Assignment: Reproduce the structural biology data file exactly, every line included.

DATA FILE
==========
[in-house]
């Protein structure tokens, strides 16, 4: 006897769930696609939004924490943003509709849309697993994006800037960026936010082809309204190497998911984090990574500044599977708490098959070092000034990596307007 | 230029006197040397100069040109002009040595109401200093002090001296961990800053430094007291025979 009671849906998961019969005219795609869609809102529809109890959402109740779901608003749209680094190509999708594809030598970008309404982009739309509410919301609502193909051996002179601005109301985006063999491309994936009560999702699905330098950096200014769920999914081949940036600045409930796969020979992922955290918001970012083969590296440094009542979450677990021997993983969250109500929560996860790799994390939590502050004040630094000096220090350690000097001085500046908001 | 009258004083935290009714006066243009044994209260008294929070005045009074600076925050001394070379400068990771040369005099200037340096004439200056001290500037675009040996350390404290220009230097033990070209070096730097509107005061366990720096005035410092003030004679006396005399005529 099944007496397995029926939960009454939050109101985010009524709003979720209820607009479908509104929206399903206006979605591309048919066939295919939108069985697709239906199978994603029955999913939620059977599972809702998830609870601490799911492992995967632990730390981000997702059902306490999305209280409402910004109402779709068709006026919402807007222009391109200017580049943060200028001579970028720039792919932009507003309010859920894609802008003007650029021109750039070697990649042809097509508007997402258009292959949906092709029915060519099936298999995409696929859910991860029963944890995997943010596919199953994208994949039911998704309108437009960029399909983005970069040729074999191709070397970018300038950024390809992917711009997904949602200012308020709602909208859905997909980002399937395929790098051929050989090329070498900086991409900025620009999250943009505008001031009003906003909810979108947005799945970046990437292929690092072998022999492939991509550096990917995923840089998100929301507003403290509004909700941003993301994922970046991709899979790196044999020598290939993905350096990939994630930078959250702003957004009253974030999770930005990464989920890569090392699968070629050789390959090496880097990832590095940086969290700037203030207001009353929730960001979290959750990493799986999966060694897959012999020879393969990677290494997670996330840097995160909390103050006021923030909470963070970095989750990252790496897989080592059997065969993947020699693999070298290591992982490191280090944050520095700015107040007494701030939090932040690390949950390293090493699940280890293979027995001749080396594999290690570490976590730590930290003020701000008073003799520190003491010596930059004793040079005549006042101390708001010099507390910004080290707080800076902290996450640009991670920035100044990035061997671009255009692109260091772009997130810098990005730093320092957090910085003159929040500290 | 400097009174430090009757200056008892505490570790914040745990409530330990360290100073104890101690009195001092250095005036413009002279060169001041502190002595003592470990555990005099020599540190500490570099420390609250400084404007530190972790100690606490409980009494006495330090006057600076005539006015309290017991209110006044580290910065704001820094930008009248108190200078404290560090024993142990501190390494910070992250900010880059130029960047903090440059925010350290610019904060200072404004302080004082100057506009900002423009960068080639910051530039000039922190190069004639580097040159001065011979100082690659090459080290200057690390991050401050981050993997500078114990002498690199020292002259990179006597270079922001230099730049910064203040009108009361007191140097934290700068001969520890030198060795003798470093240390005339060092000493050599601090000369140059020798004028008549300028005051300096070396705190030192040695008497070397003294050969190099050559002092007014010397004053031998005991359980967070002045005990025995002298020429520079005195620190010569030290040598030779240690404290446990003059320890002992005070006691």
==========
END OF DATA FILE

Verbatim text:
[in-house]
């Protein structure tokens, strides 16, 4: 006897769930696609939004924490943003509709849309697993994006800037960026936010082809309204190497998911984090990574500044599977708490098959070092000034990596307007 | 230029006197040397100069040109002009040595109401200093002090001296961990800053430094007291025979 009671849906998961019969005219795609869609809102529809109890959402109740779901608003749209680094190509999708594809030598970008309404982009739309509410919301609502193909051996002179601005109301985006063999491309994936009560999702699905330098950096200014769920999914081949940036600045409930796969020979992922955290918001970012083969590296440094009542979450677990021997993983969250109500929560996860790799994390939590502050004040630094000096220090350690000097001085500046908001 | 009258004083935290009714006066243009044994209260008294929070005045009074600076925050001394070379400068990771040369005099200037340096004439200056001290500037675009040996350390404290220009230097033990070209070096730097509107005061366990720096005035410092003030004679006396005399005529 099944007496397995029926939960009454939050109101985010009524709003979720209820607009479908509104929206399903206006979605591309048919066939295919939108069985697709239906199978994603029955999913939620059977599972809702998830609870601490799911492992995967632990730390981000997702059902306490999305209280409402910004109402779709068709006026919402807007222009391109200017580049943060200028001579970028720039792919932009507003309010859920894609802008003007650029021109750039070697990649042809097509508007997402258009292959949906092709029915060519099936298999995409696929859910991860029963944890995997943010596919199953994208994949039911998704309108437009960029399909983005970069040729074999191709070397970018300038950024390809992917711009997904949602200012308020709602909208859905997909980002399937395929790098051929050989090329070498900086991409900025620009999250943009505008001031009003906003909810979108947005799945970046990437292929690092072998022999492939991509550096990917995923840089998100929301507003403290509004909700941003993301994922970046991709899979790196044999020598290939993905350096990939994630930078959250702003957004009253974030999770930005990464989920890569090392699968070629050789390959090496880097990832590095940086969290700037203030207001009353929730960001979290959750990493799986999966060694897959012999020879393969990677290494997670996330840097995160909390103050006021923030909470963070970095989750990252790496897989080592059997065969993947020699693999070298290591992982490191280090944050520095700015107040007494701030939090932040690390949950390293090493699940280890293979027995001749080396594999290690570490976590730590930290003020701000008073003799520190003491010596930059004793040079005549006042101390708001010099507390910004080290707080800076902290996450640009991670920035100044990035061997671009255009692109260091772009997130810098990005730093320092957090910085003159929040500290 | 400097009174430090009757200056008892505490570790914040745990409530330990360290100073104890101690009195001092250095005036413009002279060169001041502190002595003592470990555990005099020599540190500490570099420390609250400084404007530190972790100690606490409980009494006495330090006057600076005539006015309290017991209110006044580290910065704001820094930008009248108190200078404290560090024993142990501190390494910070992250900010880059130029960047903090440059925010350290610019904060200072404004302080004082100057506009900002423009960068080639910051530039000039922190190069004639580097040159001065011979100082690659090459080290200057690390991050401050981050993997500078114990002498690199020292002259990179006597270079922001230099730049910064203040009108009361007191140097934290700068001969520890030198060795003798470093240390005339060092000493050599601090000369140059020798004028008549300028005051300096070396705190030192040695008497070397003294050969190099050559002092007014010397004053031998005991359980967070002045005990025995002298020429520079005195620190010569030290040598030779240690404290446990003059320890002992005070006691």